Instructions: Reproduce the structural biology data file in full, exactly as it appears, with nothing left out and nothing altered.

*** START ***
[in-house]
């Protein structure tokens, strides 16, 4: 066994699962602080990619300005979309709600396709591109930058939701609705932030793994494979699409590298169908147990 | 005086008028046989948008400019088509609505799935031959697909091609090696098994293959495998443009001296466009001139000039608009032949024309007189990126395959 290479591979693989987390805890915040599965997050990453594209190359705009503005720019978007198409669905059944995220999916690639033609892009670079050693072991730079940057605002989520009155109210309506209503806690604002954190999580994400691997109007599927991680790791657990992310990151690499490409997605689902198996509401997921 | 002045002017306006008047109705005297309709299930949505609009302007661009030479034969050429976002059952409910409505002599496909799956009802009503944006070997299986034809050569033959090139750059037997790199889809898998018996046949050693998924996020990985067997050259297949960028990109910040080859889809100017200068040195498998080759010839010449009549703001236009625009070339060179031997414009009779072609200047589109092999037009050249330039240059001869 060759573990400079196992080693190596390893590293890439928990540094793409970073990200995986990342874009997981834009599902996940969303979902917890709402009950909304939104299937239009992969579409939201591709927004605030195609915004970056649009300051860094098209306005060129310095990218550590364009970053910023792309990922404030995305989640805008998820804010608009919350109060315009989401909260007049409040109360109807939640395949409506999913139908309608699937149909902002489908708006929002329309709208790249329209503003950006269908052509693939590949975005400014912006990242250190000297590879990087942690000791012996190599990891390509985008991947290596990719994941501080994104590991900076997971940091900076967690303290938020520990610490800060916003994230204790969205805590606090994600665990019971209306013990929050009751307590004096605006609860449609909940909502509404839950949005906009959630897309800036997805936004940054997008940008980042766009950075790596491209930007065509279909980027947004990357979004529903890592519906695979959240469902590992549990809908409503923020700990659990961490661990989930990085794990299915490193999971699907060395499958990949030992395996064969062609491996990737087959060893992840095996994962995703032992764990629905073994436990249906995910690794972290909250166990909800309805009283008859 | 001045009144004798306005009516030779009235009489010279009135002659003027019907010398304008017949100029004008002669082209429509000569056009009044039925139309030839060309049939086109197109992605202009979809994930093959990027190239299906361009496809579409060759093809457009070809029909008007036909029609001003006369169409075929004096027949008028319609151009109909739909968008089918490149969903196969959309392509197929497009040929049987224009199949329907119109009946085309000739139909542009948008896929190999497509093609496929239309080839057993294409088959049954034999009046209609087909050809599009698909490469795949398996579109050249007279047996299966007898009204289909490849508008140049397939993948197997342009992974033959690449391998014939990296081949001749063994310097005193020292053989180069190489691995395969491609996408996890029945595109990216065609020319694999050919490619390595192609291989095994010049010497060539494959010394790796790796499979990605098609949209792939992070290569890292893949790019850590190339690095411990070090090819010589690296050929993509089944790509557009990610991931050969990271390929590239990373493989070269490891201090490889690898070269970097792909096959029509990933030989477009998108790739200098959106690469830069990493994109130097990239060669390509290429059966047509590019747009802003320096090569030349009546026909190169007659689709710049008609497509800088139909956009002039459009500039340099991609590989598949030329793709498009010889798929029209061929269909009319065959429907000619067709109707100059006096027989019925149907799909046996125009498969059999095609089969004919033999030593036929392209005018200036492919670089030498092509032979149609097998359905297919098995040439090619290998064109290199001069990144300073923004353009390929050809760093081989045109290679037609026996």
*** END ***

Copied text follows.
[in-house]
């Protein structure tokens, strides 16, 4: 066994699962602080990619300005979309709600396709591109930058939701609705932030793994494979699409590298169908147990 | 005086008028046989948008400019088509609505799935031959697909091609090696098994293959495998443009001296466009001139000039608009032949024309007189990126395959 290479591979693989987390805890915040599965997050990453594209190359705009503005720019978007198409669905059944995220999916690639033609892009670079050693072991730079940057605002989520009155109210309506209503806690604002954190999580994400691997109007599927991680790791657990992310990151690499490409997605689902198996509401997921 | 002045002017306006008047109705005297309709299930949505609009302007661009030479034969050429976002059952409910409505002599496909799956009802009503944006070997299986034809050569033959090139750059037997790199889809898998018996046949050693998924996020990985067997050259297949960028990109910040080859889809100017200068040195498998080759010839010449009549703001236009625009070339060179031997414009009779072609200047589109092999037009050249330039240059001869 060759573990400079196992080693190596390893590293890439928990540094793409970073990200995986990342874009997981834009599902996940969303979902917890709402009950909304939104299937239009992969579409939201591709927004605030195609915004970056649009300051860094098209306005060129310095990218550590364009970053910023792309990922404030995305989640805008998820804010608009919350109060315009989401909260007049409040109360109807939640395949409506999913139908309608699937149909902002489908708006929002329309709208790249329209503003950006269908052509693939590949975005400014912006990242250190000297590879990087942690000791012996190599990891390509985008991947290596990719994941501080994104590991900076997971940091900076967690303290938020520990610490800060916003994230204790969205805590606090994600665990019971209306013990929050009751307590004096605006609860449609909940909502509404839950949005906009959630897309800036997805936004940054997008940008980042766009950075790596491209930007065509279909980027947004990357979004529903890592519906695979959240469902590992549990809908409503923020700990659990961490661990989930990085794990299915490193999971699907060395499958990949030992395996064969062609491996990737087959060893992840095996994962995703032992764990629905073994436990249906995910690794972290909250166990909800309805009283008859 | 001045009144004798306005009516030779009235009489010279009135002659003027019907010398304008017949100029004008002669082209429509000569056009009044039925139309030839060309049939086109197109992605202009979809994930093959990027190239299906361009496809579409060759093809457009070809029909008007036909029609001003006369169409075929004096027949008028319609151009109909739909968008089918490149969903196969959309392509197929497009040929049987224009199949329907119109009946085309000739139909542009948008896929190999497509093609496929239309080839057993294409088959049954034999009046209609087909050809599009698909490469795949398996579109050249007279047996299966007898009204289909490849508008140049397939993948197997342009992974033959690449391998014939990296081949001749063994310097005193020292053989180069190489691995395969491609996408996890029945595109990216065609020319694999050919490619390595192609291989095994010049010497060539494959010394790796790796499979990605098609949209792939992070290569890292893949790019850590190339690095411990070090090819010589690296050929993509089944790509557009990610991931050969990271390929590239990373493989070269490891201090490889690898070269970097792909096959029509990933030989477009998108790739200098959106690469830069990493994109130097990239060669390509290429059966047509590019747009802003320096090569030349009546026909190169007659689709710049008609497509800088139909956009002039459009500039340099991609590989598949030329793709498009010889798929029209061929269909009319065959429907000619067709109707100059006096027989019925149907799909046996125009498969059999095609089969004919033999030593036929392209005018200036492919670089030498092509032979149609097998359905297919098995040439090619290998064109290199001069990144300073923004353009390929050809760093081989045109290679037609026996």